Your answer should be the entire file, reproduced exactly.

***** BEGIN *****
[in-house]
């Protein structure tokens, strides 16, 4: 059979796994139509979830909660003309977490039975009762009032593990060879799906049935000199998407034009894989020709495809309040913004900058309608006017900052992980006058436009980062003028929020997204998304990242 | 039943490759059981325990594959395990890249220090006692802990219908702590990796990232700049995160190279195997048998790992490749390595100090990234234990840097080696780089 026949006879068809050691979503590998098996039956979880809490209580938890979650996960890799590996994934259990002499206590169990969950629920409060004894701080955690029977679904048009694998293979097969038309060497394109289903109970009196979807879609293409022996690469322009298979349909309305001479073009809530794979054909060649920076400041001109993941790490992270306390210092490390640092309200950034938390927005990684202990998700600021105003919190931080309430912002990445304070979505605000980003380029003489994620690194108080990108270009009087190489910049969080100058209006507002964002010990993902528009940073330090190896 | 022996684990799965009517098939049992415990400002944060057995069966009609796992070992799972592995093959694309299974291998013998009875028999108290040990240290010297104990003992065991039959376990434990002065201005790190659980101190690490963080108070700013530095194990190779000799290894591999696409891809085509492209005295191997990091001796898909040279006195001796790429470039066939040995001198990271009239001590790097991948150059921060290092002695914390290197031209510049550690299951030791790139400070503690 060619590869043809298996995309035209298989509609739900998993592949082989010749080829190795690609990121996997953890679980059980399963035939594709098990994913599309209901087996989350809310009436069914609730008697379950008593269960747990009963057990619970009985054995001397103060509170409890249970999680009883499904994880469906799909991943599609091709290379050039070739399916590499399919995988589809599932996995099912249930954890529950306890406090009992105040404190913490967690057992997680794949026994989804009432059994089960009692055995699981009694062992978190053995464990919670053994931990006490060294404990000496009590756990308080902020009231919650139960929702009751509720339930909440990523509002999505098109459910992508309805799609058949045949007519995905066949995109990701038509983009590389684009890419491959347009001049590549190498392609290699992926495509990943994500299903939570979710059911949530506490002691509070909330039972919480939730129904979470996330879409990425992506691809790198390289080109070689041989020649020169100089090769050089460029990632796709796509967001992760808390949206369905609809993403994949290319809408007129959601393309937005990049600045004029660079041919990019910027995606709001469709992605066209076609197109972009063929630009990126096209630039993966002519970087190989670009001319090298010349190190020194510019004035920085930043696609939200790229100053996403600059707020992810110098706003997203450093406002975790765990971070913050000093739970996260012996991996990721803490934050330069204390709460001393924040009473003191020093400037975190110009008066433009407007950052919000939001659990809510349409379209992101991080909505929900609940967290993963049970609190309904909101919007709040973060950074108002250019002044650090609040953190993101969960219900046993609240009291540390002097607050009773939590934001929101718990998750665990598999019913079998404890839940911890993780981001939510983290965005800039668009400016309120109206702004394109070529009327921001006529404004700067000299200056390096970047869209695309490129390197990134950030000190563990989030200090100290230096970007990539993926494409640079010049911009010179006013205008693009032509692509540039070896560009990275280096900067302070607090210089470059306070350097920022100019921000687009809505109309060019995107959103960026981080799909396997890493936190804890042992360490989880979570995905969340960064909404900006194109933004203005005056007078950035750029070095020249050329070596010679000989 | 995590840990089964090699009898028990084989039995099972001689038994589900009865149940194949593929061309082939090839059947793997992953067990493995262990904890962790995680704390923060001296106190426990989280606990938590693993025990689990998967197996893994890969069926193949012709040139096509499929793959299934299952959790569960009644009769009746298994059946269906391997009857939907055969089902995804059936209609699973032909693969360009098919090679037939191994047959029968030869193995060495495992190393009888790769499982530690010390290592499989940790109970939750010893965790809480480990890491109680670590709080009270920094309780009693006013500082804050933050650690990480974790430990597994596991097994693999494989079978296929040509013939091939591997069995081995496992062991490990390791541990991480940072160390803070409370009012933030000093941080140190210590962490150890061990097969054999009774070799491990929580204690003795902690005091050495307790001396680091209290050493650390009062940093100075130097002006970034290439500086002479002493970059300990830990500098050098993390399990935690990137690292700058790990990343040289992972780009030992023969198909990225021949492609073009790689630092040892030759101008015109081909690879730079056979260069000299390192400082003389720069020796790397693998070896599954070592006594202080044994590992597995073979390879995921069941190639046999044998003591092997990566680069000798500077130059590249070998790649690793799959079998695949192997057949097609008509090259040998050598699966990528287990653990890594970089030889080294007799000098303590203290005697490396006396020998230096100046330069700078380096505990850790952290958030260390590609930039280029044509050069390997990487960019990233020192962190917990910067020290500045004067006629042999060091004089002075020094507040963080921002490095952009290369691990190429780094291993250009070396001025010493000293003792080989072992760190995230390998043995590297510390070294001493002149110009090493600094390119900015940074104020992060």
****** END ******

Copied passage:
[in-house]
């Protein structure tokens, strides 16, 4: 059979796994139509979830909660003309977490039975009762009032593990060879799906049935000199998407034009894989020709495809309040913004900058309608006017900052992980006058436009980062003028929020997204998304990242 | 039943490759059981325990594959395990890249220090006692802990219908702590990796990232700049995160190279195997048998790992490749390595100090990234234990840097080696780089 026949006879068809050691979503590998098996039956979880809490209580938890979650996960890799590996994934259990002499206590169990969950629920409060004894701080955690029977679904048009694998293979097969038309060497394109289903109970009196979807879609293409022996690469322009298979349909309305001479073009809530794979054909060649920076400041001109993941790490992270306390210092490390640092309200950034938390927005990684202990998700600021105003919190931080309430912002990445304070979505605000980003380029003489994620690194108080990108270009009087190489910049969080100058209006507002964002010990993902528009940073330090190896 | 022996684990799965009517098939049992415990400002944060057995069966009609796992070992799972592995093959694309299974291998013998009875028999108290040990240290010297104990003992065991039959376990434990002065201005790190659980101190690490963080108070700013530095194990190779000799290894591999696409891809085509492209005295191997990091001796898909040279006195001796790429470039066939040995001198990271009239001590790097991948150059921060290092002695914390290197031209510049550690299951030791790139400070503690 060619590869043809298996995309035209298989509609739900998993592949082989010749080829190795690609990121996997953890679980059980399963035939594709098990994913599309209901087996989350809310009436069914609730008697379950008593269960747990009963057990619970009985054995001397103060509170409890249970999680009883499904994880469906799909991943599609091709290379050039070739399916590499399919995988589809599932996995099912249930954890529950306890406090009992105040404190913490967690057992997680794949026994989804009432059994089960009692055995699981009694062992978190053995464990919670053994931990006490060294404990000496009590756990308080902020009231919650139960929702009751509720339930909440990523509002999505098109459910992508309805799609058949045949007519995905066949995109990701038509983009590389684009890419491959347009001049590549190498392609290699992926495509990943994500299903939570979710059911949530506490002691509070909330039972919480939730129904979470996330879409990425992506691809790198390289080109070689041989020649020169100089090769050089460029990632796709796509967001992760808390949206369905609809993403994949290319809408007129959601393309937005990049600045004029660079041919990019910027995606709001469709992605066209076609197109972009063929630009990126096209630039993966002519970087190989670009001319090298010349190190020194510019004035920085930043696609939200790229100053996403600059707020992810110098706003997203450093406002975790765990971070913050000093739970996260012996991996990721803490934050330069204390709460001393924040009473003191020093400037975190110009008066433009407007950052919000939001659990809510349409379209992101991080909505929900609940967290993963049970609190309904909101919007709040973060950074108002250019002044650090609040953190993101969960219900046993609240009291540390002097607050009773939590934001929101718990998750665990598999019913079998404890839940911890993780981001939510983290965005800039668009400016309120109206702004394109070529009327921001006529404004700067000299200056390096970047869209695309490129390197990134950030000190563990989030200090100290230096970007990539993926494409640079010049911009010179006013205008693009032509692509540039070896560009990275280096900067302070607090210089470059306070350097920022100019921000687009809505109309060019995107959103960026981080799909396997890493936190804890042992360490989880979570995905969340960064909404900006194109933004203005005056007078950035750029070095020249050329070596010679000989 | 995590840990089964090699009898028990084989039995099972001689038994589900009865149940194949593929061309082939090839059947793997992953067990493995262990904890962790995680704390923060001296106190426990989280606990938590693993025990689990998967197996893994890969069926193949012709040139096509499929793959299934299952959790569960009644009769009746298994059946269906391997009857939907055969089902995804059936209609699973032909693969360009098919090679037939191994047959029968030869193995060495495992190393009888790769499982530690010390290592499989940790109970939750010893965790809480480990890491109680670590709080009270920094309780009693006013500082804050933050650690990480974790430990597994596991097994693999494989079978296929040509013939091939591997069995081995496992062991490990390791541990991480940072160390803070409370009012933030000093941080140190210590962490150890061990097969054999009774070799491990929580204690003795902690005091050495307790001396680091209290050493650390009062940093100075130097002006970034290439500086002479002493970059300990830990500098050098993390399990935690990137690292700058790990990343040289992972780009030992023969198909990225021949492609073009790689630092040892030759101008015109081909690879730079056979260069000299390192400082003389720069020796790397693998070896599954070592006594202080044994590992597995073979390879995921069941190639046999044998003591092997990566680069000798500077130059590249070998790649690793799959079998695949192997057949097609008509090259040998050598699966990528287990653990890594970089030889080294007799000098303590203290005697490396006396020998230096100046330069700078380096505990850790952290958030260390590609930039280029044509050069390997990487960019990233020192962190917990910067020290500045004067006629042999060091004089002075020094507040963080921002490095952009290369691990190429780094291993250009070396001025010493000293003792080989072992760190995230390998043995590297510390070294001493002149110009090493600094390119900015940074104020992060």